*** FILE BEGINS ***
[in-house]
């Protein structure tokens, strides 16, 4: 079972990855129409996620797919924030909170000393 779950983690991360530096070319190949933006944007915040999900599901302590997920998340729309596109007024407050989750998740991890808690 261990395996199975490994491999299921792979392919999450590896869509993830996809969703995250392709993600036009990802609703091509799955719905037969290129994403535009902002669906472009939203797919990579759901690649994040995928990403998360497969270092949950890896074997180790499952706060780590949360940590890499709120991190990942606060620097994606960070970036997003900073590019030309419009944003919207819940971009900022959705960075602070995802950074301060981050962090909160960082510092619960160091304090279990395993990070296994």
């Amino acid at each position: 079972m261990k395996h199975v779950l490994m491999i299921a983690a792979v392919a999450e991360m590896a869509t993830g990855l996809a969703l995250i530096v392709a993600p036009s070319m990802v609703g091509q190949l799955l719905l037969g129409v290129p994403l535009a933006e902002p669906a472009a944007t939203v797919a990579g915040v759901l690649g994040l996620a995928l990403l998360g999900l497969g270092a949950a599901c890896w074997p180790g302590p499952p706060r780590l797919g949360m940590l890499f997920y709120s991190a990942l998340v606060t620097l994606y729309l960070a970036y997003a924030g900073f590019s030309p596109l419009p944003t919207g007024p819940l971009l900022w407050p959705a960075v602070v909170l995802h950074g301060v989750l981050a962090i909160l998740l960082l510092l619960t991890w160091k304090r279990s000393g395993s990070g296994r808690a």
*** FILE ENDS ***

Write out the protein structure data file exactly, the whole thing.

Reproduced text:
[in-house]
């Protein structure tokens, strides 16, 4: 079972990855129409996620797919924030909170000393 779950983690991360530096070319190949933006944007915040999900599901302590997920998340729309596109007024407050989750998740991890808690 261990395996199975490994491999299921792979392919999450590896869509993830996809969703995250392709993600036009990802609703091509799955719905037969290129994403535009902002669906472009939203797919990579759901690649994040995928990403998360497969270092949950890896074997180790499952706060780590949360940590890499709120991190990942606060620097994606960070970036997003900073590019030309419009944003919207819940971009900022959705960075602070995802950074301060981050962090909160960082510092619960160091304090279990395993990070296994």
């Amino acid at each position: 079972m261990k395996h199975v779950l490994m491999i299921a983690a792979v392919a999450e991360m590896a869509t993830g990855l996809a969703l995250i530096v392709a993600p036009s070319m990802v609703g091509q190949l799955l719905l037969g129409v290129p994403l535009a933006e902002p669906a472009a944007t939203v797919a990579g915040v759901l690649g994040l996620a995928l990403l998360g999900l497969g270092a949950a599901c890896w074997p180790g302590p499952p706060r780590l797919g949360m940590l890499f997920y709120s991190a990942l998340v606060t620097l994606y729309l960070a970036y997003a924030g900073f590019s030309p596109l419009p944003t919207g007024p819940l971009l900022w407050p959705a960075v602070v909170l995802h950074g301060v989750l981050a962090i909160l998740l960082l510092l619960t991890w160091k304090r279990s000393g395993s990070g296994r808690a």